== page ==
American Samizdat

Monday, October 09, 2006. *
A Companion Piece

From top to bottom of the ladder, greed is aroused without knowing where to find ultimate foothold. Nothing can calm it, since its goal is far beyond all it can attain. Reality seems valueless by comparison with the dreams of fevered imaginations; reality is therefore abandoned.~Emile Durkheim

the full onset of a process addiction, which in many cases, is more subtle and thereby more dangerous and insidious than overt addictions.

What are process addictions? First coined by Anne Wilson Schaef. Process addictions are a series of activities or interactions that "hook" a person, or on which a person becomes desperately dependent. Process addictions include but are not limited to: work, shopping, sex, money, exercising, eating, gambling, religion, relationships, greed and power.

"The time has come to admit, without reservation, that society is an addict and functions on a systemic level the same way as any decompensating or deteriorating drunk. In order to tolerate this system you have to be addicted (Dr. Anne Wilson Schaef, 1987)".

(San Francisco: Harper and Row, 1987)

From the book's introduction: "Our society is deteriorating at an alarming rate. As we watch the news and read the newspapers, we are increasingly made aware of corruption in high places, financial collapse, and a lack of morality in settings ranging from preschools to meat packing plans. Our planet is being destroyed by acid rain and pollution. Hunger and wars rage over the planet.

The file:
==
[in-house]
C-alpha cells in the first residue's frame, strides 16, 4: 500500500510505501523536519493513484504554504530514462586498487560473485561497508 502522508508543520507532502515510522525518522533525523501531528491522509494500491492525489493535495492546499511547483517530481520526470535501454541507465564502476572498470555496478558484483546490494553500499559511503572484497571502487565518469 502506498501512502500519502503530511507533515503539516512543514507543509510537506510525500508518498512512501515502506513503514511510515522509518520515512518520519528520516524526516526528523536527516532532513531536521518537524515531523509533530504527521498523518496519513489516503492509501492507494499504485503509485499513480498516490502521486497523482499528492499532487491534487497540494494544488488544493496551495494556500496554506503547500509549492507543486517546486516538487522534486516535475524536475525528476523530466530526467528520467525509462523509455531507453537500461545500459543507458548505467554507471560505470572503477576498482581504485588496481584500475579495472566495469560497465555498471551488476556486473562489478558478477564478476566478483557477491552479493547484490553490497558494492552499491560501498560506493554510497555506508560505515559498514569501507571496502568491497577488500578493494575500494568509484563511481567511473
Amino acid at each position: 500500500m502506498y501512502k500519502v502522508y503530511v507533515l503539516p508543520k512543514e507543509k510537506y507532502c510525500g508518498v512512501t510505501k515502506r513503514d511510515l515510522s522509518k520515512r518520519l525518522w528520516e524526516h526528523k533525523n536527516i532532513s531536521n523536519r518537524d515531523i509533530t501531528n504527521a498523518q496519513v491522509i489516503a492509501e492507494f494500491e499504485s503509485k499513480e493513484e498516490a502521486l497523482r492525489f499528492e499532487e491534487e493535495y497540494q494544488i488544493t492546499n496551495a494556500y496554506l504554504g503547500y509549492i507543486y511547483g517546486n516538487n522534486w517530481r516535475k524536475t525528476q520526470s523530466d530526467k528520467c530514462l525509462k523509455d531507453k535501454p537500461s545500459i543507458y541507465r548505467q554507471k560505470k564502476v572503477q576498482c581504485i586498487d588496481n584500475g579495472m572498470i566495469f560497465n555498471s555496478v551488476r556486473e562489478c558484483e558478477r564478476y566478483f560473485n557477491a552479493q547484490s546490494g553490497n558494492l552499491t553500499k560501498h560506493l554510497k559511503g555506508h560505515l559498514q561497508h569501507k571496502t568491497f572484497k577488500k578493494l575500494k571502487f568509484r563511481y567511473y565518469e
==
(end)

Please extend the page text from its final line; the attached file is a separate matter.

"As a society, we are responding not with action but with a widespread malaise. The market for antidepressants has never been better. Apathy and depression have become synonymous with adjustment. Rather than looking for ways to change, to save ourselves, we are becoming more conservative, more complacent, more defensive of the status quo.

"Those few individuals who notice and draw attention to these growing problems are met with massive denial. When they run for public office, they are not elected. When they confront us with what they know, they are ignored, dismissed, or discredited."

Finally, she writes, “Since the White Male System/Addictive System defines itself as reality, everything else is unreal by definition. Since its referent is the external referent, the internal referent is unreal and nonexistent by definition. The process of invalidating that which the system does not know, understand, cannot measure, and cannot thereby control is so extreme that large areas of perception and knowledge are lost. We give the system the power to make the known unknown.” futher, “Whole areas of knowledge and information have been defined into nonexistence because the system cannot know, understand, control, or measure them.”

She understands that the institutions of society perpetuate addictive behaviors; "The Addictive System operates out of a "scarcity model" and is quite institutionalized. When Society Becomes an Addict is an easy read, peppered with true stories and funny examples. The content is so true it's terrifying... all the more so because it was written almost twenty years ago.

Prior to this book, Schaef had broken some interesting ground about how gender and culture work in mainstream American society. In "Women's Reality," she broached the idea that men and women have different realities - that is, different cultures with different values and experiences. In fact, she proposed that there were several, including a white women's culture which is complicit with the corrupt parts of white male culture, and an "emerging female system" which has begun to define and explore itself and defy mainstream societal corruption.